Wednesday, July 6, 2011

Crime rate drops again in Blaine County

Police attribute decline to state of the economy

Express Staff Writer

Express graphic by Coly McCauley According to the Idaho State Police Crime in Idaho report, the crime rate in Blaine County declined in 2010 for the second year in a row.

For the second year in a row, the crime rate has dropped in Blaine County.

The annual "Crime in Idaho" report was released on Friday by the Idaho State Police. According to the report, serious crime in Blaine County dropped 3.9 percent in 2010. That follows a 23.8 percent decline in 2009.

Statewide, the crime rate dropped 1.6 percent in 2010.

Local law enforcement officials attributed the decline to the state of the economy.

"Crime is down in the county in general, and I'd like to attribute it to great law enforcement, but it's really just following the trends of the economy," said Hailey Police Chief Jeff Gunter. "We got less people, we get less crime."

The "Crime in Idaho" report is compiled from information provided to ISP by law enforcement agencies throughout the state.

ISP bases the crime rate on serious offenses reported throughout the year. Serious crime, identified in the report as "Group A" offenses, is defined as crimes against persons, society or property and includes such things as murder or manslaughter and other crimes of violence, sex crimes, drug offenses, vandalism, arson, various types of theft, gambling and bribery.

Crime rate calculations do not take into consideration "Group B" offenses, which include such things as alcohol offenses, trespassing, disorderly conduct and vagrancy.

While the overall crime rate was down, the number of DUI offenses, listed by ISP as a Type B crime, was up 15.6 percent in Blaine County in 2010. The report states that there were 155 DUI arrests in 2010, compared to 134 in 2009.

According to the report, there were 661 Type A offenses reported in Blaine County in 2010. That compares to 688 reported in 2009 and 903 reported in 2008.

In 2010, the largest number of offenses reported was for larceny at 166. Second was burglary at 109, third was vandalism at 101, fourth was aggravated assault at 57 and fifth was drugs and narcotics at 45.


Crime rate results for 2010 varied widely among Blaine County's five police agencies. The cities of Sun Valley and Bellevue and the Blaine County Sheriff's Office showed crime rate decreases while the cities of Hailey and Ketchum showed crime rate increases.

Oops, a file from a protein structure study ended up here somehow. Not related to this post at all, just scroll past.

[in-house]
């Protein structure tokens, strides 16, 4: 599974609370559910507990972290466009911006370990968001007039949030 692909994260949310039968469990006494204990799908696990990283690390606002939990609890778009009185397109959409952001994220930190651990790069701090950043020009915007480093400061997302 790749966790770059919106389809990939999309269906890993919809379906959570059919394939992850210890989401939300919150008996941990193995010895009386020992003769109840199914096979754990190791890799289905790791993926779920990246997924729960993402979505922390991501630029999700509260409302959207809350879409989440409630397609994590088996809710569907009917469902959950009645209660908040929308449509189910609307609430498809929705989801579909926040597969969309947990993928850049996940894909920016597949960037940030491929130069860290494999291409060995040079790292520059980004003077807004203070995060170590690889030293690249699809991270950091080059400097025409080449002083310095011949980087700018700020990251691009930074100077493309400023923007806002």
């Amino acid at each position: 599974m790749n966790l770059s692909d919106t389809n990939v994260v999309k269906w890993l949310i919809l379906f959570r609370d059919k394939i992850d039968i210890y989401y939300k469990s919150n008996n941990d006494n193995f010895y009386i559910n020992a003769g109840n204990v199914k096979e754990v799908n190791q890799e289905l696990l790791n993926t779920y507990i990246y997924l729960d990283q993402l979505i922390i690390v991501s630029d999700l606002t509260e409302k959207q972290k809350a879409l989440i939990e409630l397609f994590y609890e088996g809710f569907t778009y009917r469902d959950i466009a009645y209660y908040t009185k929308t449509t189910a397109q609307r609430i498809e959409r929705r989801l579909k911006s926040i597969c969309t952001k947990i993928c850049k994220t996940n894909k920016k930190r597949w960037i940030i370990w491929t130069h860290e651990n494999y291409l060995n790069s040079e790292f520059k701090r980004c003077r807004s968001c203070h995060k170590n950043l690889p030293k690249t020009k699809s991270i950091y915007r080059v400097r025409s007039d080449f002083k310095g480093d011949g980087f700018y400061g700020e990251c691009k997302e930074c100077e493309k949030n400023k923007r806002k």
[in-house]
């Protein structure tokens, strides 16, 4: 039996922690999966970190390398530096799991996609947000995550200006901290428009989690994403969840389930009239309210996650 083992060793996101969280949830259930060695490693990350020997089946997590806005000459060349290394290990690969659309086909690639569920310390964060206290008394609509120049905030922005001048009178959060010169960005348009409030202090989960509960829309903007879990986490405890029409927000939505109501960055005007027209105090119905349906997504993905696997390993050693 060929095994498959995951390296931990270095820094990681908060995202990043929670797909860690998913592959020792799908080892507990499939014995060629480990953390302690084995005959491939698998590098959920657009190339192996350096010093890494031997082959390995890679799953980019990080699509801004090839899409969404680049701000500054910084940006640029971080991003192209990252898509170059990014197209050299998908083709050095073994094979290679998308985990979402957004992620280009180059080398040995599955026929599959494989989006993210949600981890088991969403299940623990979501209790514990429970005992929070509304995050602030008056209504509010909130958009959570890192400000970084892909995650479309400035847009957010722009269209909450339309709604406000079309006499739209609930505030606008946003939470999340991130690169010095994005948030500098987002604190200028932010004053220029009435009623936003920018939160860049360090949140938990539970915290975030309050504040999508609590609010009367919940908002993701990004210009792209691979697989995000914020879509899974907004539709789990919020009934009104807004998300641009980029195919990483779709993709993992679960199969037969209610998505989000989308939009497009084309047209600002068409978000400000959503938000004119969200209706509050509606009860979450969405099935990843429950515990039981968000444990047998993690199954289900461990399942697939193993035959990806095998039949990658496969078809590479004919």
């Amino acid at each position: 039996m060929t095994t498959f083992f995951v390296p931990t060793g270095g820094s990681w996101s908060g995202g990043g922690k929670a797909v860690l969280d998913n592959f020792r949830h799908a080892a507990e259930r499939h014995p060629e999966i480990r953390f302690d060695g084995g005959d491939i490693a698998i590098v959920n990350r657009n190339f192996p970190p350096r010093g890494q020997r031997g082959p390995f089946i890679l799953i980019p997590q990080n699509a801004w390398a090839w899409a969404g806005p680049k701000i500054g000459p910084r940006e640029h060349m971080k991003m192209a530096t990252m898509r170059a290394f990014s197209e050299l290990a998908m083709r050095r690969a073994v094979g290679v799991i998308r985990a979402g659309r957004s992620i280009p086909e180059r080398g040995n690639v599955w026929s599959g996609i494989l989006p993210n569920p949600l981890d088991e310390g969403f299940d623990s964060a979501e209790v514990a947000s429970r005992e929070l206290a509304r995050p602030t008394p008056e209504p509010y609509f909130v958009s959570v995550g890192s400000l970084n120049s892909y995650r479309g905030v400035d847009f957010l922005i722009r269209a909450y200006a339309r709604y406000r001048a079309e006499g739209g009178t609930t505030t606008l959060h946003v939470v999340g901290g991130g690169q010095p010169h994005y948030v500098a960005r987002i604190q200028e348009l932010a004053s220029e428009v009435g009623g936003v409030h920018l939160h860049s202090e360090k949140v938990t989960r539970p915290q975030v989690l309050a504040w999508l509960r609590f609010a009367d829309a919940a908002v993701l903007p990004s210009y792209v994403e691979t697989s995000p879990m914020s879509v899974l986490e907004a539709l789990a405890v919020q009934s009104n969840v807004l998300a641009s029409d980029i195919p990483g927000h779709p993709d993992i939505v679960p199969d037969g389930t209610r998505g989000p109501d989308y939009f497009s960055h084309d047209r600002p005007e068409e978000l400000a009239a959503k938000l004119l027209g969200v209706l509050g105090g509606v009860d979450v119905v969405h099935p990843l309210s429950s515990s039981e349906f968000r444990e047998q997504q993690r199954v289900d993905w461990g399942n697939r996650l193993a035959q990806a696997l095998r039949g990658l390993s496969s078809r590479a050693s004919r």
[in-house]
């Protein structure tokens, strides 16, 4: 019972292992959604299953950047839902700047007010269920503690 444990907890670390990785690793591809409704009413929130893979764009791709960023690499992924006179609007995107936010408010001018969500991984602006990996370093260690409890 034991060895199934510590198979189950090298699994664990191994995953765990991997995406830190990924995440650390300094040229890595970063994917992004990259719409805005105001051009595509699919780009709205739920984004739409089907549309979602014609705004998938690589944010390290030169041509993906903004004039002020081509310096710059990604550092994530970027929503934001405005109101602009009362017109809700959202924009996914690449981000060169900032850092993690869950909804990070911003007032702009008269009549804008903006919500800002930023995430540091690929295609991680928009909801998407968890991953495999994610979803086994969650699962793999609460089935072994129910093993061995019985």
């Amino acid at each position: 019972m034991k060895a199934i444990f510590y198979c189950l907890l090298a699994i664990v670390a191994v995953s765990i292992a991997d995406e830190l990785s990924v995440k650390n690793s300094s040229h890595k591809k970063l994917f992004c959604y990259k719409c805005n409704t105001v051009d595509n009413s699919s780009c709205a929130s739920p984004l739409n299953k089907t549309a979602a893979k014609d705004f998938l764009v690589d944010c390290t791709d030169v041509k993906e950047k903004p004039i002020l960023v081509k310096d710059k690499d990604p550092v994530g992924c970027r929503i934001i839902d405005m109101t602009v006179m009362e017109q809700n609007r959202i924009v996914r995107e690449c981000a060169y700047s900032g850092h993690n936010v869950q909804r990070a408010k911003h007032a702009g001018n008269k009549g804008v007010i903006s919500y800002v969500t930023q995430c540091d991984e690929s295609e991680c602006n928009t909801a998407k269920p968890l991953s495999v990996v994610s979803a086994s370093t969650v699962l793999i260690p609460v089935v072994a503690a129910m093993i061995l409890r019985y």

Sun Valley showed a decrease of 32.2 percent, Bellevue a decrease of 27.1 percent and the Sheriff's Office a decrease of 22.7 percent. Hailey showed an increase of 3.4 percent while Ketchum showed an increase of 30.6 percent.

Ketchum Police Chief Steve Harkins noted that statistics and calculations in the "Crime in Idaho" report are only reliable if police agencies correctly report them.

"Since the transition, we've strived to report crimes accurately," said Harkins, referring to 2009 when the Blaine County Sheriff's Office contracted to provide police services to the city of Ketchum.

Harkins acknowledged that there were increases in theft and vandalism crimes in Ketchum in 2010. He attributed part of the increase to a bike theft ring out of the Twin Falls area that stole some 30 expensive racing bicycles in the town. Recovery of the bicycles was made difficult by the fact that the theft ring dissembled most of the bikes and sold them for parts.

Harkins further noted that the number of crimes reported may be up because the public has more confidence in the police department.

"We have a community-based police department and people feel comfortable in reporting crime because they know that we will investigate," he said.

Sun Valley Police Chief Cameron Daggett said crime was down in his town in 2010 because there were fewer people.

"While I'd love to take credit for this, it's actually more attributable to the economy," Daggett said. "Less construction, fewer visitors, both are down. I just imagine that's the biggest factor."

Daggett also noted that he has an extremely qualified police force with little turnover.

"That's certainly a helpful factor in deterring crime," he said.

Former Bellevue Marshal Bryan Carpita attributed the crime decrease in that town to increased law enforcement presence made possible by a contract to have police services provided to Bellevue by the Sheriff's Office.

Terry Smith:

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